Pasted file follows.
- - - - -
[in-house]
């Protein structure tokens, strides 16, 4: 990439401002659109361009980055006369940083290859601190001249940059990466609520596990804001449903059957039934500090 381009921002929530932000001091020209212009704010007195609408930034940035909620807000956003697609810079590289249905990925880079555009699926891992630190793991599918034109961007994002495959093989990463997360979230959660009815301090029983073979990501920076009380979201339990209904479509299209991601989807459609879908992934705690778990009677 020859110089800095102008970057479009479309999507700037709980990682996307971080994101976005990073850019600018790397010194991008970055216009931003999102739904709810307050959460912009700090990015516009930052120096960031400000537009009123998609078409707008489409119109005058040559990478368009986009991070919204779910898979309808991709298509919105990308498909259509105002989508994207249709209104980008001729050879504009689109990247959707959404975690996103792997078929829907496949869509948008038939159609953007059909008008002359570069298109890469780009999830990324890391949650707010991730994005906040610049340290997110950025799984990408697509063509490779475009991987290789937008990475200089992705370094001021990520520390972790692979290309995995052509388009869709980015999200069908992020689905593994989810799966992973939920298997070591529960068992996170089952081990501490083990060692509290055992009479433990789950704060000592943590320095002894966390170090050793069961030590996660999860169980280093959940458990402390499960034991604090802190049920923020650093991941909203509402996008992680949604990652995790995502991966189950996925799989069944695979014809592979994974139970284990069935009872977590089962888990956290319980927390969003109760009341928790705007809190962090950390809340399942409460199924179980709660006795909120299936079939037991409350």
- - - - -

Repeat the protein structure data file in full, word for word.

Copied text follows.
[in-house]
């Protein structure tokens, strides 16, 4: 990439401002659109361009980055006369940083290859601190001249940059990466609520596990804001449903059957039934500090 381009921002929530932000001091020209212009704010007195609408930034940035909620807000956003697609810079590289249905990925880079555009699926891992630190793991599918034109961007994002495959093989990463997360979230959660009815301090029983073979990501920076009380979201339990209904479509299209991601989807459609879908992934705690778990009677 020859110089800095102008970057479009479309999507700037709980990682996307971080994101976005990073850019600018790397010194991008970055216009931003999102739904709810307050959460912009700090990015516009930052120096960031400000537009009123998609078409707008489409119109005058040559990478368009986009991070919204779910898979309808991709298509919105990308498909259509105002989508994207249709209104980008001729050879504009689109990247959707959404975690996103792997078929829907496949869509948008038939159609953007059909008008002359570069298109890469780009999830990324890391949650707010991730994005906040610049340290997110950025799984990408697509063509490779475009991987290789937008990475200089992705370094001021990520520390972790692979290309995995052509388009869709980015999200069908992020689905593994989810799966992973939920298997070591529960068992996170089952081990501490083990060692509290055992009479433990789950704060000592943590320095002894966390170090050793069961030590996660999860169980280093959940458990402390499960034991604090802190049920923020650093991941909203509402996008992680949604990652995790995502991966189950996925799989069944695979014809592979994974139970284990069935009872977590089962888990956290319980927390969003109760009341928790705007809190962090950390809340399942409460199924179980709660006795909120299936079939037991409350």